- Which party will control Congress in January remains an open question on the second day following the midterm election, but experts say there are some areas for potential bipartisan energy policy in a divided government scenario.
- In the first two years of President Joe Biden’s term, there have been “major debates” around improving access to critical minerals, incentives for domestic clean energy manufacturing and the siting of energy infrastructure like transmission lines and pipelines, said Scott Segal, partner at Bracewell and chair of the firm's policy resolution group. “It seems like all of those things could be the basis for bipartisan consideration,” he said in a Wednesday webinar focused on the election results.
- Some election analysts anticipate Republicans will take control of the House, opening a path to greater oversight and investigation into funds spent through the Inflation Reduction Act. The Biden administration must go “head down, full force ahead, to get the regulations out to implement the IRA,” said Abigail Ross Hopper, president and CEO of the Solar Energy Industries Association.
Senate races in Arizona and Nevada are still being tallied and a runoff in Georgia may be required, while dozens of House seats remain uncalled on Wednesday morning. But energy policy experts say they see some potential for bipartisanship, regardless of how the balance of power shakes out.
“Removing obstacles to the clean energy revolution and to sufficient production of conventional sources of energy seem to be potential areas of common ground,” Segal said.
The Senate has already made attempts at finding common ground on transmission siting this year. In September, Sen. Joe Manchin, D-W.Va., was unable to find sufficient support for a proposal that would have advanced the delayed Mountain Valley natural gas pipeline and given the Federal Energy Regulatory Commission more power to approve proposed transmission projects. Other proposals are being developed and Politico reports Democrats may make the issue a priority.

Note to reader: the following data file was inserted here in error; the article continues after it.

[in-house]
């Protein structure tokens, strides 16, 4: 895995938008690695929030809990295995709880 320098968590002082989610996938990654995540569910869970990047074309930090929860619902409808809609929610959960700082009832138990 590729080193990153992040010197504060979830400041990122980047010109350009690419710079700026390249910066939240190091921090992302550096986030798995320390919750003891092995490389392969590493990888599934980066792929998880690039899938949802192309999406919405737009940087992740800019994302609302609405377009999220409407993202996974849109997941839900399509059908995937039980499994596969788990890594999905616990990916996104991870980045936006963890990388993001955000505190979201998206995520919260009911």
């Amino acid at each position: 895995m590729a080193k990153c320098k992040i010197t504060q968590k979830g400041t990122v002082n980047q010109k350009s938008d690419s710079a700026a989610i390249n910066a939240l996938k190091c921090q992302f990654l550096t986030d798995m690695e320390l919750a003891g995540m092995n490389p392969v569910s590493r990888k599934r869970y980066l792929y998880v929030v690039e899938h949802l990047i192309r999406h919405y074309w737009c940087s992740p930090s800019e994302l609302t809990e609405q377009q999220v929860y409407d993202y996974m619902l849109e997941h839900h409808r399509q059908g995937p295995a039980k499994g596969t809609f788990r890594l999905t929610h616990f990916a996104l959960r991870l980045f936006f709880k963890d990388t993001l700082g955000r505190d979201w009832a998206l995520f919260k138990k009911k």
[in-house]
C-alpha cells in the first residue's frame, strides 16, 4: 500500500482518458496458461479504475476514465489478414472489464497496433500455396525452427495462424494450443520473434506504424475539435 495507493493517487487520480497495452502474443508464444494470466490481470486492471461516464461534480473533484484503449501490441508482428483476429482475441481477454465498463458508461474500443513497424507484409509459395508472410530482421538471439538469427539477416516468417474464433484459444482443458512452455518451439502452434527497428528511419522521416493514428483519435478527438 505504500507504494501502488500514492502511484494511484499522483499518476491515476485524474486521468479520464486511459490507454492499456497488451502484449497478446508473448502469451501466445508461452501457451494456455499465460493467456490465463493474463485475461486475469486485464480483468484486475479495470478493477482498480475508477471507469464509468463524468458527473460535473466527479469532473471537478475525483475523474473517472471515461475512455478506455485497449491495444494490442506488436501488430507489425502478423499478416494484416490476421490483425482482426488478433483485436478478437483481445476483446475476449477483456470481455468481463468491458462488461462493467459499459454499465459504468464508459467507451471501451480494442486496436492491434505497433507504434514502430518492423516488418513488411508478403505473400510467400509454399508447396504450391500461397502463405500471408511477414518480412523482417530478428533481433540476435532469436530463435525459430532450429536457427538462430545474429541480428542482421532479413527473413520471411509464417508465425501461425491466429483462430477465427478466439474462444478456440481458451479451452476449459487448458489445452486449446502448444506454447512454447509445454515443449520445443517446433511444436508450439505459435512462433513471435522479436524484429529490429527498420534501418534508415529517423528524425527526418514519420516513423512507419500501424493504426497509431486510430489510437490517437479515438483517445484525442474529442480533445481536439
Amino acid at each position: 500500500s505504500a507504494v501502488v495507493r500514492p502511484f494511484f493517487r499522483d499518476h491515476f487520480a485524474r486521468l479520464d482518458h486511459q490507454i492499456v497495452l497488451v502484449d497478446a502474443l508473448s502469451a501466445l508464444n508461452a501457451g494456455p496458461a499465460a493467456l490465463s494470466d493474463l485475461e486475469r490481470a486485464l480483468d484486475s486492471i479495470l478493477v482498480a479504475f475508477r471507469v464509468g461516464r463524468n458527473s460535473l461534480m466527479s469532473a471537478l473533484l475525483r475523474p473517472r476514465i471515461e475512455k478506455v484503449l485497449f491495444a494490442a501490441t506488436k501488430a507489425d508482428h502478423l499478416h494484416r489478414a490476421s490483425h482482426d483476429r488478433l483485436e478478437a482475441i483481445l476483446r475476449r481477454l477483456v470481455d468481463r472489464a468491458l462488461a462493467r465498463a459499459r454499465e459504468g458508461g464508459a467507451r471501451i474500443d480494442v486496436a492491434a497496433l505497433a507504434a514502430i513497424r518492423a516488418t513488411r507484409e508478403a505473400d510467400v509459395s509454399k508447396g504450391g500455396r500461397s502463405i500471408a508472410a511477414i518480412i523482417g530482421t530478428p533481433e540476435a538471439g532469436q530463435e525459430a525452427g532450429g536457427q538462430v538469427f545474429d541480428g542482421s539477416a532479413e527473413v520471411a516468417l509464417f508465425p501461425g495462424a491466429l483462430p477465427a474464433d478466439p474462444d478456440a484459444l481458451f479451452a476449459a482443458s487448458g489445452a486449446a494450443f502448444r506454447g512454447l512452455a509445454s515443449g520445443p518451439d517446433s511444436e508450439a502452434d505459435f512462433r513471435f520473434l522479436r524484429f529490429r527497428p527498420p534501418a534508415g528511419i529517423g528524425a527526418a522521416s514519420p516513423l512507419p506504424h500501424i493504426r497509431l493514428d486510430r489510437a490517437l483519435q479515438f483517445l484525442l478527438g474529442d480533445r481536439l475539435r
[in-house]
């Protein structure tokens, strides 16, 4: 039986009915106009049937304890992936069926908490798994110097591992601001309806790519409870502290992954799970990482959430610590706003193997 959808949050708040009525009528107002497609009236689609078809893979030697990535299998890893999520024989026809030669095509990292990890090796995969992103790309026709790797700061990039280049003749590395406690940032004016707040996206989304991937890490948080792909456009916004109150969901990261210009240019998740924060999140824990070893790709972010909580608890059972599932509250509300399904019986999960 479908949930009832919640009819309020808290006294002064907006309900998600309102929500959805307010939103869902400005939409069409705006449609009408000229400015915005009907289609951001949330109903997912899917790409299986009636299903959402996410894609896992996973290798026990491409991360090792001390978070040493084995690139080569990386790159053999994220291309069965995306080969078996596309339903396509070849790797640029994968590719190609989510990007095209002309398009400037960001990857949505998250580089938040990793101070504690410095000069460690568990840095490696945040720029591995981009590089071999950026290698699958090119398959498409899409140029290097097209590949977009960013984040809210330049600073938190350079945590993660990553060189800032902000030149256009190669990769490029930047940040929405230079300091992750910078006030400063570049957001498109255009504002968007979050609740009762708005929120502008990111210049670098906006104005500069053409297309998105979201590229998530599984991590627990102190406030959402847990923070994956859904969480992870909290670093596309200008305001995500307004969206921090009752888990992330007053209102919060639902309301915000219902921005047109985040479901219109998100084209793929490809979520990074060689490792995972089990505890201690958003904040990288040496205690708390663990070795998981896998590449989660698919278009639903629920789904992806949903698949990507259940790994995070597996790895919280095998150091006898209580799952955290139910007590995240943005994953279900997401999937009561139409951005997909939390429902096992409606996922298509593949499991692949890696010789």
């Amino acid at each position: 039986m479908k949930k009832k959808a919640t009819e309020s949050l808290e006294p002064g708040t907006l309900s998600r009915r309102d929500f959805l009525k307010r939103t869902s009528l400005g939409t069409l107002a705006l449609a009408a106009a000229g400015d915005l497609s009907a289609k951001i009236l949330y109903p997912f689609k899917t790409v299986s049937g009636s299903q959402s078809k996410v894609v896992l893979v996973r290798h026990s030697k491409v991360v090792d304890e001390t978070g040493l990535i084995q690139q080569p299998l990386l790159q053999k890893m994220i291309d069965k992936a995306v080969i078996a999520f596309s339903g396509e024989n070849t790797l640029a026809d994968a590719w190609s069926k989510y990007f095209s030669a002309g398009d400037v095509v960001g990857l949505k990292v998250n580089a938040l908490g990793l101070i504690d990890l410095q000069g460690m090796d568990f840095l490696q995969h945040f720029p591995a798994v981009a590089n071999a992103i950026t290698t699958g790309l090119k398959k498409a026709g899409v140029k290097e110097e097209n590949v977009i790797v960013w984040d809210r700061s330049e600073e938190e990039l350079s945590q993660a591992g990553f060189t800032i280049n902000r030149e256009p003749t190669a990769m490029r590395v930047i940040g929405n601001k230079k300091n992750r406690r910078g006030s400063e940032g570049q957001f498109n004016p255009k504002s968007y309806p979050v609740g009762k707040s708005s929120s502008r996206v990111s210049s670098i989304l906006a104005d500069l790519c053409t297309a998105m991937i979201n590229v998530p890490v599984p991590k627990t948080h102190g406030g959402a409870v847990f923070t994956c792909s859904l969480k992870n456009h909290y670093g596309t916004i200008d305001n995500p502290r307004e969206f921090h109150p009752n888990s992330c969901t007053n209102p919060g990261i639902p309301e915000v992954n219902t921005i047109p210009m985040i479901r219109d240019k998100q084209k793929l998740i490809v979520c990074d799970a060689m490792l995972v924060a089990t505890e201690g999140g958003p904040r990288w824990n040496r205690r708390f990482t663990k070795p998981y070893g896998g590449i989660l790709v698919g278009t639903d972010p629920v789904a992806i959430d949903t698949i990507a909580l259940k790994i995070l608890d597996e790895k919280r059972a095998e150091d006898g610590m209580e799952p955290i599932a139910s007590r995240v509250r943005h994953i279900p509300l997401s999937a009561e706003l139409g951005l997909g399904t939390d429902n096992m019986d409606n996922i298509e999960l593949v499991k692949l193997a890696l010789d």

“Is it possible to pass that during the lame duck [session]?” Segal asked guests during the Bracewell webinar, referring to energy permitting reform.
“Anything's possible. It's very difficult though,” said Frank Macchiarola, senior vice president of policy, economics and regulatory affairs at the American Petroleum Institute.
“Lame duck sessions depend on both chambers,” he said. And “when you have a change in majority control, it's very hard to get much done because, obviously, the party coming into power has different ideas and different priorities.”
That said, Macchiarola added that the Mountain Valley Pipeline is essential to moving Appalachian gas to consumers, particularly with shortages in some areas of the country.
Likewise, Ross Hopper said permitting efforts are vital to the clean energy transition. “There is consensus that transmission is important ... so I am hopeful we’ll be able to find some common ground,” she said.
With a Republican-controlled House, the clean energy industry will be expecting stringent oversight of funds included in the Inflation Reduction Act and its $369 billion in incentives for renewables, energy storage, electric vehicles and more.
“So much of what has to happen in the implementation phase [of the IRA] obviously does not necessarily involve the Congress,” Ross Hopper said. Right now, the Biden administration needs to focus on putting out regulations to implement the new clean energy spending law, she said.
“I think that the administration has a big role to play in making sure that the rules are super clear, so that there's not a lot of areas for interpretation,” Ross Hopper said.
“The best thing that we can do as a clean energy space, to ensure the continuation of the IRA, is to have projects on the ground, jobs being created, tax revenue happening, local politicians seeing evidence of growth in their local communities,” she added.